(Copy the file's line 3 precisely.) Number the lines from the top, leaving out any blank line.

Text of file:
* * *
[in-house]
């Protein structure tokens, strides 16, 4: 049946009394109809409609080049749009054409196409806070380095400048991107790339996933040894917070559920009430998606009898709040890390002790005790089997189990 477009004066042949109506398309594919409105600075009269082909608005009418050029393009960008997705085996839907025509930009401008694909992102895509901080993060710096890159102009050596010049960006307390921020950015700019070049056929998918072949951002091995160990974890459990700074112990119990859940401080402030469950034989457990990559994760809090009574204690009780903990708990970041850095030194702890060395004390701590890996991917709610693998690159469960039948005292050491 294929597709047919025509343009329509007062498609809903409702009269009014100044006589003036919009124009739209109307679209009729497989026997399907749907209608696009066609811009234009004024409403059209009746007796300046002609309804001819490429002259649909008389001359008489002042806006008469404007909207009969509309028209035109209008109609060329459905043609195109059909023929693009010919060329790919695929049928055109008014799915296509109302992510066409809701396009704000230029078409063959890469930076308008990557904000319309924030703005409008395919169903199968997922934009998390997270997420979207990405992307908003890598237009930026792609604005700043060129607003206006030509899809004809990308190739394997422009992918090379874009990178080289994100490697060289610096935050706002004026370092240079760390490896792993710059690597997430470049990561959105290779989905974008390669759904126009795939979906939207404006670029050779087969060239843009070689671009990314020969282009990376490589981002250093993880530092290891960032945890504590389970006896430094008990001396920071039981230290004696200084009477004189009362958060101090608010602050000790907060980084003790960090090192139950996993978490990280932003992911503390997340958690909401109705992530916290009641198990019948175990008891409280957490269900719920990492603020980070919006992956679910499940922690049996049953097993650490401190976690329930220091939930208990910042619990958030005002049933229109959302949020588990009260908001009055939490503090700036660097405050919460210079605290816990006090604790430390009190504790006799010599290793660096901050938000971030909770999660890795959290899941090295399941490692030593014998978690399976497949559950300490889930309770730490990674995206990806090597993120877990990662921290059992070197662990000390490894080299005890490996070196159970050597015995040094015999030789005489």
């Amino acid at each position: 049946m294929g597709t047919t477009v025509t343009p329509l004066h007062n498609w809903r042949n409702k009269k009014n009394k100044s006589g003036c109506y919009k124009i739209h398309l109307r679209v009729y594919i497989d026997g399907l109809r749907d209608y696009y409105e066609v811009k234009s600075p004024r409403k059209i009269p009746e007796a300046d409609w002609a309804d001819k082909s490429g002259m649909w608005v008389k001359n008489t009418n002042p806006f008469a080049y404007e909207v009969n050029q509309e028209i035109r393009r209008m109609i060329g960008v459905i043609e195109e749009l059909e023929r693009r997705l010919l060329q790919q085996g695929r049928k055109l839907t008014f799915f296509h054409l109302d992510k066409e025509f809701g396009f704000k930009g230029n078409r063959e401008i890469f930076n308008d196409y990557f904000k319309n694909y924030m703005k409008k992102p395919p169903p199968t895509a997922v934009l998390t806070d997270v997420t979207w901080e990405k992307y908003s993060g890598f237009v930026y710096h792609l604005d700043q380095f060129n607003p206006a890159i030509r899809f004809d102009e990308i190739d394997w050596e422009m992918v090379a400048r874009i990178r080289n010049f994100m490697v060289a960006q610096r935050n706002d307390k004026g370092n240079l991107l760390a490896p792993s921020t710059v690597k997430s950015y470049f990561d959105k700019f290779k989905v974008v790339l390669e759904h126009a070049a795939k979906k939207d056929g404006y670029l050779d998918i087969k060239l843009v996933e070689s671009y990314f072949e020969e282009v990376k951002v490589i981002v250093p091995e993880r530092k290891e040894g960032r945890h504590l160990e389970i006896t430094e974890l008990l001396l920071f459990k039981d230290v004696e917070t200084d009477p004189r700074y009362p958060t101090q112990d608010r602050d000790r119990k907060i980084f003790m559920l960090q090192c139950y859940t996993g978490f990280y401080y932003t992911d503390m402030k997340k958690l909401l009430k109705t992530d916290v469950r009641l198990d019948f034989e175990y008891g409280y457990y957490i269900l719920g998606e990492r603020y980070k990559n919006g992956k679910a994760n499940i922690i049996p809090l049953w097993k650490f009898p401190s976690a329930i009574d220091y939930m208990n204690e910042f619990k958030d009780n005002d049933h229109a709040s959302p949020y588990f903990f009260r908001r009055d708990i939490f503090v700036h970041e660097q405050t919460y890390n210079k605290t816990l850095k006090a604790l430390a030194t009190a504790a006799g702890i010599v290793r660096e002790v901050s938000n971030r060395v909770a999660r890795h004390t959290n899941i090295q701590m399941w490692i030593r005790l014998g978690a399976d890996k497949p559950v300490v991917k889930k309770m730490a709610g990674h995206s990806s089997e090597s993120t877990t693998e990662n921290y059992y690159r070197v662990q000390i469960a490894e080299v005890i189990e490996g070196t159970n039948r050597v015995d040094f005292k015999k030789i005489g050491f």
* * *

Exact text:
């Amino acid at each position: 049946m294929g597709t047919t477009v025509t343009p329509l004066h007062n498609w809903r042949n409702k009269k009014n009394k100044s006589g003036c109506y919009k124009i739209h398309l109307r679209v009729y594919i497989d026997g399907l109809r749907d209608y696009y409105e066609v811009k234009s600075p004024r409403k059209i009269p009746e007796a300046d409609w002609a309804d001819k082909s490429g002259m649909w608005v008389k001359n008489t009418n002042p806006f008469a080049y404007e909207v009969n050029q509309e028209i035109r393009r209008m109609i060329g960008v459905i043609e195109e749009l059909e023929r693009r997705l010919l060329q790919q085996g695929r049928k055109l839907t008014f799915f296509h054409l109302d992510k066409e025509f809701g396009f704000k930009g230029n078409r063959e401008i890469f930076n308008d196409y990557f904000k319309n694909y924030m703005k409008k992102p395919p169903p199968t895509a997922v934009l998390t806070d997270v997420t979207w901080e990405k992307y908003s993060g890598f237009v930026y710096h792609l604005d700043q380095f060129n607003p206006a890159i030509r899809f004809d102009e990308i190739d394997w050596e422009m992918v090379a400048r874009i990178r080289n010049f994100m490697v060289a960006q610096r935050n706002d307390k004026g370092n240079l991107l760390a490896p792993s921020t710059v690597k997430s950015y470049f990561d959105k700019f290779k989905v974008v790339l390669e759904h126009a070049a795939k979906k939207d056929g404006y670029l050779d998918i087969k060239l843009v996933e070689s671009y990314f072949e020969e282009v990376k951002v490589i981002v250093p091995e993880r530092k290891e040894g960032r945890h504590l160990e389970i006896t430094e974890l008990l001396l920071f459990k039981d230290v004696e917070t200084d009477p004189r700074y009362p958060t101090q112990d608010r602050d000790r119990k907060i980084f003790m559920l960090q090192c139950y859940t996993g978490f990280y401080y932003t992911d503390m402030k997340k958690l909401l009430k109705t992530d916290v469950r009641l198990d019948f034989e175990y008891g409280y457990y957490i269900l719920g998606e990492r603020y980070k990559n919006g992956k679910a994760n499940i922690i049996p809090l049953w097993k650490f009898p401190s976690a329930i009574d220091y939930m208990n204690e910042f619990k958030d009780n005002d049933h229109a709040s959302p949020y588990f903990f009260r908001r009055d708990i939490f503090v700036h970041e660097q405050t919460y890390n210079k605290t816990l850095k006090a604790l430390a030194t009190a504790a006799g702890i010599v290793r660096e002790v901050s938000n971030r060395v909770a999660r890795h004390t959290n899941i090295q701590m399941w490692i030593r005790l014998g978690a399976d890996k497949p559950v300490v991917k889930k309770m730490a709610g990674h995206s990806s089997e090597s993120t877990t693998e990662n921290y059992y690159r070197v662990q000390i469960a490894e080299v005890i189990e490996g070196t159970n039948r050597v015995d040094f005292k015999k030789i005489g050491f």